Researchers from Lawrence Livermore National Laboratory developed a new test which uses unique protein markers in the hair to identify humans. The hair protein is far more stable and lasts longer than DNA which means it could not only be useful in criminal investigations but archaeological ones as well.
Information encoded in proteins of human hair
“Human identification from biological material is largely dependent on the ability to characterize genetic polymorphisms in DNA. Unfortunately, DNA can degrade in the environment, sometimes below the level at which it can be amplified by PCR. Protein however is chemically more robust than DNA and can persist for longer periods. Protein also contains genetic variation in the form of single amino acid polymorphisms. These can be used to infer the status of non-synonymous single nucleotide polymorphism alleles.” the researchers wrote in PLOS ONE.
Glendon Parker and colleagues tested the effectiveness of hair protein as an identification marker for 66 European-American subjects, 10 subjects with African ancestry, and also six archaeological skeletal remains which were up to 260 years old.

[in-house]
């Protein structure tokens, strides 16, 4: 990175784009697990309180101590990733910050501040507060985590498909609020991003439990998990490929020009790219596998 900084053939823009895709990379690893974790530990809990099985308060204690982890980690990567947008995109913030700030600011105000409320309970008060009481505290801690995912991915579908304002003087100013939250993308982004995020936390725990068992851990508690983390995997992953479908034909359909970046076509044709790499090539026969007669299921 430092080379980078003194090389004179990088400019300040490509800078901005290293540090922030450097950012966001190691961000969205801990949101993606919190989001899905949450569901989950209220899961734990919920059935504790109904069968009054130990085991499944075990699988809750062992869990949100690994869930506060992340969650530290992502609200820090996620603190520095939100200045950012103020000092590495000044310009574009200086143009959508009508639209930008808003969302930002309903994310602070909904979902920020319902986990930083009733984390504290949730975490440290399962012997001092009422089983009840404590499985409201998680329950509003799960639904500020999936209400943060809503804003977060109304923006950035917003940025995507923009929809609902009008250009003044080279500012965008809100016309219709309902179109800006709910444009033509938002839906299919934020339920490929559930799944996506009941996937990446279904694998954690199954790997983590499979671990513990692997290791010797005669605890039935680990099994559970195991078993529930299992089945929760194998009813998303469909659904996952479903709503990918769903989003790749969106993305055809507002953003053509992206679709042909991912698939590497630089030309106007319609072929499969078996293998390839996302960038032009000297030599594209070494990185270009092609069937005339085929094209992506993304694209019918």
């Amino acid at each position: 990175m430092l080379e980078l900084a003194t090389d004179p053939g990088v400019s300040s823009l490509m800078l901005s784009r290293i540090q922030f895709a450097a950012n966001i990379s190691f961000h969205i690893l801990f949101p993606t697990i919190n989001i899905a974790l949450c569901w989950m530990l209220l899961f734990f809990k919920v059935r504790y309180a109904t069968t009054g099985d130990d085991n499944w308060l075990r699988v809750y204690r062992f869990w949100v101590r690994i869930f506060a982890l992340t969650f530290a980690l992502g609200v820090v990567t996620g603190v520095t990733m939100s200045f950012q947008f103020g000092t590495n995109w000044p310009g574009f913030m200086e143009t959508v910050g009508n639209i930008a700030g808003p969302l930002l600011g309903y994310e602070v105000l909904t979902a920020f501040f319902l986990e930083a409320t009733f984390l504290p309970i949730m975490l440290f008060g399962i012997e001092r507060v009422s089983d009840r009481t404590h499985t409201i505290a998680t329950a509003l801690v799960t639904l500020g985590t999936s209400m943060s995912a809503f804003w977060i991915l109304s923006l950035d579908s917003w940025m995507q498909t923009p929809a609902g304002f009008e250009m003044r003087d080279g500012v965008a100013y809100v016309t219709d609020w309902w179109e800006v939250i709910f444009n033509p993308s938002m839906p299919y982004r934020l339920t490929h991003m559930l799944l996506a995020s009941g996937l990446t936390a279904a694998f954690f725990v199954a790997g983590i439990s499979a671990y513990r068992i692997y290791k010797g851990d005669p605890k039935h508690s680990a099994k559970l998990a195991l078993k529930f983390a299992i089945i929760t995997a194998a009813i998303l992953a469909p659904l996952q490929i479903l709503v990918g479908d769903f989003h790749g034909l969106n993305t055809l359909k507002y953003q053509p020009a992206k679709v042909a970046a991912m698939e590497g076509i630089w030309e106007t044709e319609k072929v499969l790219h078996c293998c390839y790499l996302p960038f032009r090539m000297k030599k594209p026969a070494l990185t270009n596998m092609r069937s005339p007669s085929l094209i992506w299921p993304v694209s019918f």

They have found a total of 185 hair protein markers to date. That’s more than enough to provide a unique pattern that would distinguish a person among a population of one million, the researchers wrote. However, criminal investigations require no room for interpretation or error, so Parker and team hope to identify a core set of around a hundred protein markers which should be sufficient to distinguish an individual among the entire world’s population.
“We are in a very similar place with protein-based identification to where DNA profiling was during the early days of its development,” said LLNL chemist Brad Hart, the director of the Lab’s Forensic Science Center and co-author of a paper detailing the work. “This method will be a game-changer for forensics, and while we’ve made a lot of progress toward proving it, there are steps to go before this new technique will be able to reach its full potential.”
DNA can be recovered from hair roots, but not that often. Seeing how hair is one of the most common pieces of evidence perpetrators leave at a crime scene, hair protein identification might be a game-changer in law enforcement.
Tibi is a science journalist and co-founder of ZME Science. He writes mainly about emerging tech, physics, climate, and space. In his spare time, Tibi likes to make weird music on his computer and groom felines.